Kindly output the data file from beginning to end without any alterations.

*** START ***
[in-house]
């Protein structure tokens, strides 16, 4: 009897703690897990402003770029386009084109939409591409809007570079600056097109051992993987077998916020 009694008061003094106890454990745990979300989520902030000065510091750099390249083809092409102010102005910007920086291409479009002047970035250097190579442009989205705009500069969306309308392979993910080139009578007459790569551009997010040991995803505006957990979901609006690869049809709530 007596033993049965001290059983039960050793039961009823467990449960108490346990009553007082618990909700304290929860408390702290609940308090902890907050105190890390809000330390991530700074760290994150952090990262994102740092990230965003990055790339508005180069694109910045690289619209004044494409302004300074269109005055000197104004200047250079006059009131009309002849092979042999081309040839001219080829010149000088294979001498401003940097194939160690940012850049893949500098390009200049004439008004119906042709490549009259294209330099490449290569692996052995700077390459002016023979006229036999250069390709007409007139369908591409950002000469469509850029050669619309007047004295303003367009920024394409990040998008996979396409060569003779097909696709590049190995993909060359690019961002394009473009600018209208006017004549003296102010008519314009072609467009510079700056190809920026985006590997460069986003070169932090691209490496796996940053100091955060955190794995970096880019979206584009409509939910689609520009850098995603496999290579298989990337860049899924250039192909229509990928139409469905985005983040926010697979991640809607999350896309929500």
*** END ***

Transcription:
[in-house]
């Protein structure tokens, strides 16, 4: 009897703690897990402003770029386009084109939409591409809007570079600056097109051992993987077998916020 009694008061003094106890454990745990979300989520902030000065510091750099390249083809092409102010102005910007920086291409479009002047970035250097190579442009989205705009500069969306309308392979993910080139009578007459790569551009997010040991995803505006957990979901609006690869049809709530 007596033993049965001290059983039960050793039961009823467990449960108490346990009553007082618990909700304290929860408390702290609940308090902890907050105190890390809000330390991530700074760290994150952090990262994102740092990230965003990055790339508005180069694109910045690289619209004044494409302004300074269109005055000197104004200047250079006059009131009309002849092979042999081309040839001219080829010149000088294979001498401003940097194939160690940012850049893949500098390009200049004439008004119906042709490549009259294209330099490449290569692996052995700077390459002016023979006229036999250069390709007409007139369908591409950002000469469509850029050669619309007047004295303003367009920024394409990040998008996979396409060569003779097909696709590049190995993909060359690019961002394009473009600018209208006017004549003296102010008519314009072609467009510079700056190809920026985006590997460069986003070169932090691209490496796996940053100091955060955190794995970096880019979206584009409509939910689609520009850098995603496999290579298989990337860049899924250039192909229509990928139409469905985005983040926010697979991640809607999350896309929500």